The volume is dedicated to Viktor Khrakovsky's 80th anniversary. Viktor Khrakovsky is among the most prominent Russian typologists. He was among the creators of Peterburg typological school. The volume includes papers in typology, Russian lingusitics, Arabic studies and other domains of linguistics.
The paper proposes a functional survey of aspectual categories in the ‘core’ Chukchi-Kamchatkan languages Chukchi, Koryak and Alutor. It is based primarily on the existing corpora of these languages. The data from corpora, grammatical descriptions and text collections are reconsidered in terms of elementary aspectual meanings and their clustering. Based on an intragenetic typological analysis, some more vs. less stable elements of the aspectual system are isolated, and their probable functional evolution is discussed. The paper briefly considers the interaction of aspectual meanings with other verbal categories: the future tense, the unwitnessed past, and negation. аспект, перфект, перфектив, эвиденциальность, результатив, имперфектив, будущее время, чукотский, алюторский, корякский aspect, perfect, perfective, evidential, resultative, imperfective, future, Chukchi, Alutor, Koryak
Linguistic attractors include sounds, forms, and grammatical structures that are prone to be selected when sociolinguistics and language contact make it possible for speakers to choose between competing forms. The reasons why an element is an attractor are linguistic (auditory salience, ease of processing, paradigm structure, etc.), but the factors that make selection possible and propagate selected items through the speech community are non-linguistic. This paper uses the consonants in personal pronouns to show what makes for an attractor and how selection and diffusion work, then presents a survey of several language families and areas showing that the derivational morphology of pairs of verbs like fear and frighten, or Turkish korkmak 'fear, be afraid' and korkutmak 'frighten, scare', or Finnish istua 'sit' and istutta 'seat (someone)', or Spanish sentarse 'sit down' and sentar 'seat (someone)' is susceptible to selection. Specifically, the Turkish and Finnish pattern, where a suffix is added to 'sit' derive the causative verbs 'seat' – is a favored target of selection. This selection occurs chiefly in sociolinguistic contexts of linguistic symbiosis, where languages mingle in speech, which in turn is favored by certain demographic, sociocultural, and environmental factors. Evidence comes from northern Eurasia, the Caucasus, North and Central America, and the Pacific and from both modern and ancient languages.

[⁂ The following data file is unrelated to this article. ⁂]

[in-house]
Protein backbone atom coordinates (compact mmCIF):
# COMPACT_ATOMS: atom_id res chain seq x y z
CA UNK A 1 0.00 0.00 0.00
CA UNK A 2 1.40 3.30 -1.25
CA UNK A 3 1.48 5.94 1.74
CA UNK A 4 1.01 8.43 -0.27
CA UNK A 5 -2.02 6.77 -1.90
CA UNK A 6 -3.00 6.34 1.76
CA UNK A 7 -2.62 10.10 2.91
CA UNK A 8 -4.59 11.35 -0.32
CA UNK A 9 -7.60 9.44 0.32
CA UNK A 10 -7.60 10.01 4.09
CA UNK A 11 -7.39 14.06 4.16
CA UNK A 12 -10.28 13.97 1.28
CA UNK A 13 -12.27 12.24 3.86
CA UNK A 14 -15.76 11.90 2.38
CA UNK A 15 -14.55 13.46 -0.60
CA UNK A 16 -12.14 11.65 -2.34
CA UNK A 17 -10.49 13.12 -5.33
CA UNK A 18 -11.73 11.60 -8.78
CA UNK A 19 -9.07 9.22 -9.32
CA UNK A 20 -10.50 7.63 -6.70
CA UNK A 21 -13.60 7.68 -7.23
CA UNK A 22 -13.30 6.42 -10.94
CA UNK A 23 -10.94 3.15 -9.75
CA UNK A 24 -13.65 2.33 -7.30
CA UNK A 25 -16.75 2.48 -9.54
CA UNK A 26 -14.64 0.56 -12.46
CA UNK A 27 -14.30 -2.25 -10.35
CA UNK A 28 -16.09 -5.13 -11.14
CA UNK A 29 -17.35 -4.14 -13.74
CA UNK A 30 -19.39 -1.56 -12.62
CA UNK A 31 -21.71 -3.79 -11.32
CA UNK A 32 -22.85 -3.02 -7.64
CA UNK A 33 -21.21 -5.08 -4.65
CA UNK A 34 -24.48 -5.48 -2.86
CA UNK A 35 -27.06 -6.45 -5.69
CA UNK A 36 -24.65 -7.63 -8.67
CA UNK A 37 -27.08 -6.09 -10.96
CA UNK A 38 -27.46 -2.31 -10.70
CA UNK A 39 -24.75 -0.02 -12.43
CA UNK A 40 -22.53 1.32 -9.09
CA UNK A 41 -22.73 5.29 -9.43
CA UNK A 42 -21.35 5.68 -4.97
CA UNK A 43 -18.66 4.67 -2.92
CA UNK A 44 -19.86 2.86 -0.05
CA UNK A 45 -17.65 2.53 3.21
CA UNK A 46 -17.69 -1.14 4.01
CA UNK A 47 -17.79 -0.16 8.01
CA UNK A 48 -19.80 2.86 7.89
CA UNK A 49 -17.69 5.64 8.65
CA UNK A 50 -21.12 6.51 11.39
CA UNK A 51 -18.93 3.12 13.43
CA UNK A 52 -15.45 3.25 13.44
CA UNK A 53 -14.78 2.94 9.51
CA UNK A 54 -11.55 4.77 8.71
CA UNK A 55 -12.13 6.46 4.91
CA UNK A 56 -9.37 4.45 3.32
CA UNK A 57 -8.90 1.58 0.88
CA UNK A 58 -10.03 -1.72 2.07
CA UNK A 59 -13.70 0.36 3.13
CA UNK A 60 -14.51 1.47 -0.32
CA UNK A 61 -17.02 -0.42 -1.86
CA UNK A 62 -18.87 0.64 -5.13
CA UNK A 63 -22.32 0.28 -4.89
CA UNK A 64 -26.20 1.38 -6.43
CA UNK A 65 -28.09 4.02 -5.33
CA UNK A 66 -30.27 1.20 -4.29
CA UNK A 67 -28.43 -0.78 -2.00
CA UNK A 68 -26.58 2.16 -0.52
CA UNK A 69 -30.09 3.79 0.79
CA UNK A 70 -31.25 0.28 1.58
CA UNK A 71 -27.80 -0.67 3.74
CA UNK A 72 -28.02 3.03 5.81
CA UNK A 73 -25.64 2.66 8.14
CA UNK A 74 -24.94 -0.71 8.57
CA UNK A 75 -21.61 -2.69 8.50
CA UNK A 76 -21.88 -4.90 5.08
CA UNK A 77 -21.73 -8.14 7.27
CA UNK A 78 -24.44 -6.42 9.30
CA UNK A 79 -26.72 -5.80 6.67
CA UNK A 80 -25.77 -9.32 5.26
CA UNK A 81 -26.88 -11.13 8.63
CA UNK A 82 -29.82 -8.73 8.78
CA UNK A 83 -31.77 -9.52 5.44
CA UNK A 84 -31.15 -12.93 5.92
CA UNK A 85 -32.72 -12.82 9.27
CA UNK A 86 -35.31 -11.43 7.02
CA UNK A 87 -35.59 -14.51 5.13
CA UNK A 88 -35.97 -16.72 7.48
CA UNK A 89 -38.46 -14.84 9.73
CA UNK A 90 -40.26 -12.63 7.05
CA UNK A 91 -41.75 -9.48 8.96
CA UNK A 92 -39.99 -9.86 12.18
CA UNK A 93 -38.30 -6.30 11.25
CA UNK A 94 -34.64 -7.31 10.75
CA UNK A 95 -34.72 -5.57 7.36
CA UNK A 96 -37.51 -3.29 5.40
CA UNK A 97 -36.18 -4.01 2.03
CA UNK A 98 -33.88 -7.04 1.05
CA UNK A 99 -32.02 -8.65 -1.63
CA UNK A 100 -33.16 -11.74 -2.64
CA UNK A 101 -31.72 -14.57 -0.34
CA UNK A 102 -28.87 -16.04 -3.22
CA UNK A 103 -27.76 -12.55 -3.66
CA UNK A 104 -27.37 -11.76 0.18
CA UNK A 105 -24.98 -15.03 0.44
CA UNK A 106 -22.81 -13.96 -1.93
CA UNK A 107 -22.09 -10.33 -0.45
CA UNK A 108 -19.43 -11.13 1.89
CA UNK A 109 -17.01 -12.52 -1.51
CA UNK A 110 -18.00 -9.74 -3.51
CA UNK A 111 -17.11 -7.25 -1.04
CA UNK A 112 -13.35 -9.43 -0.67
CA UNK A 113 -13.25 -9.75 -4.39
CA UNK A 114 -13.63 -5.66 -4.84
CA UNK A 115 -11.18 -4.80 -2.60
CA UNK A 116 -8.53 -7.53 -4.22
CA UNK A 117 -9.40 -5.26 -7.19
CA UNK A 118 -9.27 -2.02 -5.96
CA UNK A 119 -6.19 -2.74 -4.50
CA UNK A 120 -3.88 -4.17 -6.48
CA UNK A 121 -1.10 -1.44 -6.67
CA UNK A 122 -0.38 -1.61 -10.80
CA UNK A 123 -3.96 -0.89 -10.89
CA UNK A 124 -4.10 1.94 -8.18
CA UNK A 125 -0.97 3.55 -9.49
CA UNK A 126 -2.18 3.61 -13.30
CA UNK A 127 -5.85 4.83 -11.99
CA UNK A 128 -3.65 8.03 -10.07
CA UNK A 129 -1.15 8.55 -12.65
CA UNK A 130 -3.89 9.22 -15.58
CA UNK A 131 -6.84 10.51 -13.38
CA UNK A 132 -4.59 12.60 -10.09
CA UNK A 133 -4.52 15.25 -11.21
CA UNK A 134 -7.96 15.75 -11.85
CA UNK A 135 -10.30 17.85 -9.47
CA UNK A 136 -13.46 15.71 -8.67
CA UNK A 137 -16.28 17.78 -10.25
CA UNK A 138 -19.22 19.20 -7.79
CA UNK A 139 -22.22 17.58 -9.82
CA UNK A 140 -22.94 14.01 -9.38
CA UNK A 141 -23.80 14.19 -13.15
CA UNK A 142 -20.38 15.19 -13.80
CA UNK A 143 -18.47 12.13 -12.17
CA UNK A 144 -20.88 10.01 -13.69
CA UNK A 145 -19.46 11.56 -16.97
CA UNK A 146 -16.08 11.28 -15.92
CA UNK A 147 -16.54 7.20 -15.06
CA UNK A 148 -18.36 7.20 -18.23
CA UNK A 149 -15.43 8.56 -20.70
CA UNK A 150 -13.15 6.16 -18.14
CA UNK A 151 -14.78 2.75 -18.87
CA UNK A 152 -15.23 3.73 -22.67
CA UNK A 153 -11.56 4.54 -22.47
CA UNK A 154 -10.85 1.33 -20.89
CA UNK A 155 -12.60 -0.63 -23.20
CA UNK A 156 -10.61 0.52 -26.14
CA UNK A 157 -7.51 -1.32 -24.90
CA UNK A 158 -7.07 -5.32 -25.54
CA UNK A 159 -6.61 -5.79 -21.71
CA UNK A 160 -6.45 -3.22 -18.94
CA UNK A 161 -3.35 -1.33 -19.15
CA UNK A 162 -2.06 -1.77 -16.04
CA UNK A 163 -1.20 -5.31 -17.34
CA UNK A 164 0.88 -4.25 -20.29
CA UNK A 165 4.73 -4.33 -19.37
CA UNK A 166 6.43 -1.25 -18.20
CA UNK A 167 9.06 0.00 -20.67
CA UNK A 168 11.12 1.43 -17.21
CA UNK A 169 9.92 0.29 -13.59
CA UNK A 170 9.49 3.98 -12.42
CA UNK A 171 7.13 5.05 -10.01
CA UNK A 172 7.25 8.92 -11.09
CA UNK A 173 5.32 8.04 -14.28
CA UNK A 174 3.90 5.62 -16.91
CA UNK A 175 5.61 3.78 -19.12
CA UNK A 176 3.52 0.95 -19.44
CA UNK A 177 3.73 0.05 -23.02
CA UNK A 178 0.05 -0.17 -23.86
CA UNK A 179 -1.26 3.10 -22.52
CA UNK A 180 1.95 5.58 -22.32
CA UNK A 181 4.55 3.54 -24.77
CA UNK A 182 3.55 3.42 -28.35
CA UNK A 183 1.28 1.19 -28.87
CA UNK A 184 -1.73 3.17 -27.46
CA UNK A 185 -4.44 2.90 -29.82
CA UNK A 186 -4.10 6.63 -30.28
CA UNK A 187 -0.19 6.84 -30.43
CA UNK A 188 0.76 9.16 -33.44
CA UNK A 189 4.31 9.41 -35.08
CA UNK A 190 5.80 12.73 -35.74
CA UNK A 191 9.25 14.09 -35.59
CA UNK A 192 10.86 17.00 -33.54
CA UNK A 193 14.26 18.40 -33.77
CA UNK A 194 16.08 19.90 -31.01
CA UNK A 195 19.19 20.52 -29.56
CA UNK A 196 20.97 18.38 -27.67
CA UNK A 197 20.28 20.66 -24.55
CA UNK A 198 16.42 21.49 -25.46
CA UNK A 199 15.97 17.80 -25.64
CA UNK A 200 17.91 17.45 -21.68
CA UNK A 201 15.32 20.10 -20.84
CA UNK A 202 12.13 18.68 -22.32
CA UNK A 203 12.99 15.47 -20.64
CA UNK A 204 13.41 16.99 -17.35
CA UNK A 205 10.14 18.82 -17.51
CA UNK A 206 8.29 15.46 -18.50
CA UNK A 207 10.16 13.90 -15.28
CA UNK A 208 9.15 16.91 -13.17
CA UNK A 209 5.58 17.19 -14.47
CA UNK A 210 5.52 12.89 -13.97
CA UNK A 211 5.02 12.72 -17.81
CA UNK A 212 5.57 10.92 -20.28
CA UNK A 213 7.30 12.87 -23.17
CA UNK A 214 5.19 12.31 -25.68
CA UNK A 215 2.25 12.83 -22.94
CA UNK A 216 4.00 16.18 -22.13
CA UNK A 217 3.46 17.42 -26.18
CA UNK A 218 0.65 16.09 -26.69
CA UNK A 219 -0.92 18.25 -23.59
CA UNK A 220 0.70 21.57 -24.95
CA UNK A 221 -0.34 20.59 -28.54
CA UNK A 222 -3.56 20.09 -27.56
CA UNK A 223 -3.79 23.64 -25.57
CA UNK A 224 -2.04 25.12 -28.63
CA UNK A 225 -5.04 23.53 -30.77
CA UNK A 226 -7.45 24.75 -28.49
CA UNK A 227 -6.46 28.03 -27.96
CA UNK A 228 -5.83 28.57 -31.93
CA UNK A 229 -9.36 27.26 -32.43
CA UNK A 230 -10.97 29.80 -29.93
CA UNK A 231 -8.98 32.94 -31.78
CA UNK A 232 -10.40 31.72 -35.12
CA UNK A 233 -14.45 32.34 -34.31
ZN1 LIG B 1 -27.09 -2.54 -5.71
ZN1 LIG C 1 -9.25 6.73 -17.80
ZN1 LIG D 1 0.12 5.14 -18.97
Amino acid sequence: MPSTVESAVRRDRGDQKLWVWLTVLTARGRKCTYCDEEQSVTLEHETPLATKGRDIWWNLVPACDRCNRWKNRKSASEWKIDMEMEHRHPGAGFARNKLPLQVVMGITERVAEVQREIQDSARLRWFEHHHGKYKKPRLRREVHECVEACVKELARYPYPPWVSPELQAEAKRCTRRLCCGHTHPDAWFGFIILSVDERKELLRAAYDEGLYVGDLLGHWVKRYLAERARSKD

The article explored the history of Chukotka's people during the late Tsarist and early Soviet periods focusing on regional interaction patterns between indigenous and non-indigenous actors, and their change after the establishment of the new regime. The restriction and ultimate abolition of free trade in the region resulted in dissatisfaction voiced by Chukotka's pre-Soviet elites. Much attention was devoted to individual actors who were members of the regional transcultural elites during the period under study such as Frank, a Luoravetlan (Chukchi) shaman from Uelen and possibly Rytkheu's grandfather, and several non-native traders who integrated into indigenous societies and became part of the elites. The new authorities first compromised and negotiated with these people including them into the Soviet system of self-government, but then opted for excluding the pre-Soviet elites from most regional interactions. The overall policy was inconsistent and had much to do with the major shifts in Soviet politics. The article is based on the less explored indigenous and non-indigenous sources.
The article examines the main trends in the study of the Stalinist period and the phenomenon of Stalinism in connection with the mass opening of the archives.